General Electric plans to close its only U.S. solar panel factory because production costs have exceeded sale prices.
The Fairfield, Conn.-based company told the Dow Jones Clean Technology Insight that silicon panel manufacturing at its facility in Delaware, will stop in January.
GE will shutter the factory all together by June. The factory can produce 34 megawatts of solar panels per year and employs 82 people. GE plans to layoff the workers with severance packages.
The move reflects the tough times experienced by solar energy equipment makers worldwide as supply far exceeded demand over the past year. Recession and a big reduction in solar subsidies in Spain - once a booming market - are key contributors.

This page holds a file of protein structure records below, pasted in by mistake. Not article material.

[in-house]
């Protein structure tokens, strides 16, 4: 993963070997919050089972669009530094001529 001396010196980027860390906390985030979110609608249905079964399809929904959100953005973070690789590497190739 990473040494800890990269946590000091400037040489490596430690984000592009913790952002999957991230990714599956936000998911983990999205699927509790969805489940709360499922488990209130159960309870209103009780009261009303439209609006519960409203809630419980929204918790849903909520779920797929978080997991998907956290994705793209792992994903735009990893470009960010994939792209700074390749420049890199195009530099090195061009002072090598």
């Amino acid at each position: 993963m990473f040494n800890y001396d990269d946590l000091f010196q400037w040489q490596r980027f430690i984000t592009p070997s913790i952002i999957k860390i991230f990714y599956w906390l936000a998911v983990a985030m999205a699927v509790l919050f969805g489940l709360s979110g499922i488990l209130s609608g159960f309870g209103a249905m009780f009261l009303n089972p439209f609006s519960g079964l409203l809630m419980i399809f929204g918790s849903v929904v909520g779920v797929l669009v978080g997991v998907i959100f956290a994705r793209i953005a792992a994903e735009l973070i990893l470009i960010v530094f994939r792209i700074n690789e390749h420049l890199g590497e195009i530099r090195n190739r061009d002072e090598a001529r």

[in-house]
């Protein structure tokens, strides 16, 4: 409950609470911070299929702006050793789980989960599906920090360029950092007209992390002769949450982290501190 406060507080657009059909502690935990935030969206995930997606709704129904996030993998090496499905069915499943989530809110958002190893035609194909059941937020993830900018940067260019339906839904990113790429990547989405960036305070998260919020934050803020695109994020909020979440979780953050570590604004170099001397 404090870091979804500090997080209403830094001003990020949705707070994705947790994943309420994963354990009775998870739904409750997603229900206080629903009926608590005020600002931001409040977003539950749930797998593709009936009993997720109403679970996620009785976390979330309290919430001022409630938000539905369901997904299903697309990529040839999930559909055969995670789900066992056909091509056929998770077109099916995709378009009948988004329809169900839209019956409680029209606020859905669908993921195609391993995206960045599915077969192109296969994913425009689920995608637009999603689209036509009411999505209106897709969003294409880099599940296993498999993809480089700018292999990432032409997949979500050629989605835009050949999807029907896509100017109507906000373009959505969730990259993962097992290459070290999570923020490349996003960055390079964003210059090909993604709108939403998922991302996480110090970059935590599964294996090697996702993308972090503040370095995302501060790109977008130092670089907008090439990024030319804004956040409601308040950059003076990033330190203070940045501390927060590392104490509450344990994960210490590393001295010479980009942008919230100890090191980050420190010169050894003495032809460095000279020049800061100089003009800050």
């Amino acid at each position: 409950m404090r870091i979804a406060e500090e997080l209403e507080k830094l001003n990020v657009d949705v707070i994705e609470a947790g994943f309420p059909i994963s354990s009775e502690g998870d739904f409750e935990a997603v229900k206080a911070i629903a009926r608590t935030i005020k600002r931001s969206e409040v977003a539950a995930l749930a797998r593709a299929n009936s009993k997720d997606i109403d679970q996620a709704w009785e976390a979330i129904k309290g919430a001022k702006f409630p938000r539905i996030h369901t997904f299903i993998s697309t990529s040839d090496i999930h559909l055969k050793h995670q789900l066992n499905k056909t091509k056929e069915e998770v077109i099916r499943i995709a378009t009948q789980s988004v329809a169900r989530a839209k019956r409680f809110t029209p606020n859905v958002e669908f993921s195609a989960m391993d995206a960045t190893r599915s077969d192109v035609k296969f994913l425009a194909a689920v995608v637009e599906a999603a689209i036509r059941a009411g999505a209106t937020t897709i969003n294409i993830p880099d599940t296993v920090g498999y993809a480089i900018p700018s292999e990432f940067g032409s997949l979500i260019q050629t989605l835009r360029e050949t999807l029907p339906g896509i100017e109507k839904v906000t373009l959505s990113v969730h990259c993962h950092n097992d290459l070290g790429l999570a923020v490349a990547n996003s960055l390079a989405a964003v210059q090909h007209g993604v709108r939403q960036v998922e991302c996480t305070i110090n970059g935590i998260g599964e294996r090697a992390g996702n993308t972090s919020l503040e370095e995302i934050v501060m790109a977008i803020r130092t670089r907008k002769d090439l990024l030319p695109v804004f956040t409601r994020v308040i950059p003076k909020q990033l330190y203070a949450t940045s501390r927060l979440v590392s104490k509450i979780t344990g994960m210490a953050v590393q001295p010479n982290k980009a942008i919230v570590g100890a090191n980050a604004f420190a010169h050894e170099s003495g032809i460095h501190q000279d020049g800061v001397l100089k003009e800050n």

Some manufacturers have seen prices for their products fall by anywhere from 30 percent to 50 percent over the past year.
Some solar company executives say the decline has slowed in recent months as demand picked up, mostly in Europe. But they remain worried about the pace of market recovery.
Earlier this week, Marlboro, Mass.-based Evergreen Solar said it would move panel production from its factory in Devens, Mass., to China next year in order to cut costs.
Earlier this year, BP Solar announced it would close its solar panel factory in Maryland and outsource that work to a contract manufacturer. BP said back then that it would continue to make silicon ingots, wafers and cells in Maryland.
Last month, BP said it had hired Jabil Circuit to assemble panels at a Jabil factory in Poland.